Getting underpaid for your efforts is a sure way to lose passion.

This is a big issue and it is not about how much you are getting paid since we all have different salary requirements. This is about getting paid your value and your worth. Most of the time, the market will dictate your value. For instance, you can find out what others get paid by looking up salaries or asking your friends. Sometimes the market is well known for underpaying certain professions (for example, teachers) and people go there knowing that they will not get paid much. The question is, are you really happy with your salary or do you just pretend to be OK with it? A low salary can also be felt as a lack of value and worth. A typical result of getting underpaid year after year – loss of passion.

What about your work-life balance?

Does your work allow you to have a healthy work-life balance? Do you get to spend enough time with people who matter most to you? If not, eventually you will burn out and will have to make a difficult choice. Many people have chosen to change careers because their current line of work doesn’t allow them to spend enough time with their families. In some extremes, it is hardly possible to have a family at all! This is one of the main reasons why I lost passion in the visual effects industry and left it.

I know, I only scratched the surface in this article. In the next few weeks, I will be releasing more articles that will talk about each point I mentioned in more detail. In addition, I will be posting more videos and a podcast on this topic. Feel free to make comments and share what was the biggest issue for you with your previous employer.

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2 thoughts on “How You Lost Passion For Work”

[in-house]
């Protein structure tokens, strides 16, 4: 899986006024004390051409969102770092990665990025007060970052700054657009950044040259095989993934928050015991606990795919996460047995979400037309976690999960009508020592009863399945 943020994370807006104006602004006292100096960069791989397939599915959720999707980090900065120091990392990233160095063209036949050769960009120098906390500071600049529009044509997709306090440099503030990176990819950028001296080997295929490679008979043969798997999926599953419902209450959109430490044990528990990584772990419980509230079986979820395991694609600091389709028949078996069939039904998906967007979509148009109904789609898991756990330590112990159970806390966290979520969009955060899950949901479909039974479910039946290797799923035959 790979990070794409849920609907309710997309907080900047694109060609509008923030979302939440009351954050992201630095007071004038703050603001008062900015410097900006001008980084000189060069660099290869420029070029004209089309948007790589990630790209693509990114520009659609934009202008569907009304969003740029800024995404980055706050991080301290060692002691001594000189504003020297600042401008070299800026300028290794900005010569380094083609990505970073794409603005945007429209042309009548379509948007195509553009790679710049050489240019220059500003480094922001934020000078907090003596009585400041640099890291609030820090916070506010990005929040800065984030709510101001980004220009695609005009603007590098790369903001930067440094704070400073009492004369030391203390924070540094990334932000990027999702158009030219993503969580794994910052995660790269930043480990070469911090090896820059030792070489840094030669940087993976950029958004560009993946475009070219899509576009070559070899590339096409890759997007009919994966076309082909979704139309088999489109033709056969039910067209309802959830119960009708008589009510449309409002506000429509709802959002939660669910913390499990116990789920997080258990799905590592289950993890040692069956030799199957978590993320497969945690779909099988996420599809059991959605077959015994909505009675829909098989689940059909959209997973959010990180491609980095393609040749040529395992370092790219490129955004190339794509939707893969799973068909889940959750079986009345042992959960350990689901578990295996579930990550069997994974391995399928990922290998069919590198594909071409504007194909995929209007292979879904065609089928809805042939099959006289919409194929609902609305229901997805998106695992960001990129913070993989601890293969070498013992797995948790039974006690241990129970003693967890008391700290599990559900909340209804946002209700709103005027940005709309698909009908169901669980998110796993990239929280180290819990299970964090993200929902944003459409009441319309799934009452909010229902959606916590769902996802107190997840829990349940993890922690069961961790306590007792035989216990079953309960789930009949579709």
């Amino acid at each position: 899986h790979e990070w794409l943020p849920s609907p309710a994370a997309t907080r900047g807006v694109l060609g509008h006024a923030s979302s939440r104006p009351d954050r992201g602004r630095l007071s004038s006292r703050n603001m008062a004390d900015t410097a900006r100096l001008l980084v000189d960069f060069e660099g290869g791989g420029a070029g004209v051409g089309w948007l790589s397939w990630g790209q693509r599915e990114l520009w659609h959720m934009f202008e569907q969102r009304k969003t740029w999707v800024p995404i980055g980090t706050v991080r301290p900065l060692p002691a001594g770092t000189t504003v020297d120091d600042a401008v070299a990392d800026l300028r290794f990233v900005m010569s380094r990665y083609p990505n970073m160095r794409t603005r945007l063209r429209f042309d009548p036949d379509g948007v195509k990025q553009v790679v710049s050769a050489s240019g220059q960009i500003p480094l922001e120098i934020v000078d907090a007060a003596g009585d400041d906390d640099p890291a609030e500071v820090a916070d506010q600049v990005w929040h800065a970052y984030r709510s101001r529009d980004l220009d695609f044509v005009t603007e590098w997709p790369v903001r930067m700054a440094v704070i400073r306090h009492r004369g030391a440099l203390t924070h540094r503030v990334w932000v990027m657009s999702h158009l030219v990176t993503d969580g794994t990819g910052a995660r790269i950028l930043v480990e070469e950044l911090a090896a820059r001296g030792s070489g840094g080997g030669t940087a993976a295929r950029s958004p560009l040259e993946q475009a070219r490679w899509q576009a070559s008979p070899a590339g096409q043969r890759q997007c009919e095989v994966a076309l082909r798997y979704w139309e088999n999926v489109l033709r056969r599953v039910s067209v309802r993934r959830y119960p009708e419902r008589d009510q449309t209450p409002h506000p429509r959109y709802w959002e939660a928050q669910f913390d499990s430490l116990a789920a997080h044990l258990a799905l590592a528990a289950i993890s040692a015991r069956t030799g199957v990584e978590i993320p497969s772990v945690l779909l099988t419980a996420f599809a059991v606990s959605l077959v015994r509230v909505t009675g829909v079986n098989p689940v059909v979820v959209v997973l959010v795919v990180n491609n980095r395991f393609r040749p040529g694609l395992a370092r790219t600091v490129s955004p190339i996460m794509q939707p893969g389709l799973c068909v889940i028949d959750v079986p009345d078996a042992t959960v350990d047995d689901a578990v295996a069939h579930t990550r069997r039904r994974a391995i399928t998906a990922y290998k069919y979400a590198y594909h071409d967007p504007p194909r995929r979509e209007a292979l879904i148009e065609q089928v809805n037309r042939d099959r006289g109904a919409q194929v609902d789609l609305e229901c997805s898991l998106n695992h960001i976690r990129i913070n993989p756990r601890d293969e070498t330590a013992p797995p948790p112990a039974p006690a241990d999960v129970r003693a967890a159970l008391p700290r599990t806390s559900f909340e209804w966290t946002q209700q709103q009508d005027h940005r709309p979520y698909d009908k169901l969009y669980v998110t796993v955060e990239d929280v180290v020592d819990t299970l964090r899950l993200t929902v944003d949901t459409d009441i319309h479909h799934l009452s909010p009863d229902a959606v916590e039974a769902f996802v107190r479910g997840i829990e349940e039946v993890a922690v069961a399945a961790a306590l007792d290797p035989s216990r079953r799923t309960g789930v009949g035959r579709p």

1. Hello
    I’m working in a general trading company as a sales engineer, I really love my job that I rarely sleep or have time for myself, this was my choice and no one asked to do so.
    I feel that I don’t want to work anymore, I love my managers but I don’t feel that they really appreciate what I’m doing, and not getting paid enough. My personality honestly I don’t wait for a thanks or appreciation and don’t care a lot about money..
    I don’t know why I feel like I don’t want to do this anymore???

    1. Dear Layan,
      I completely understand your feelings about work. When you don’t feel appreciated, it is easy to lose your passion for what you do. This is not about money or the need to get a special “thank you.” It is about the need to know that your contribution is well received and needed by others. This is also a natural way of your body to let you know that it is time to set boundaries and unfortunately it shows up in the form of resentment or some kind of internal disagreement or unhappiness. Believe it or not, this is healthy. It becomes unhealthy when people either ignore it or learned to not notice it.

      Thank you for your comment and my apologies for the delay in posting it with a response.
      Katherine.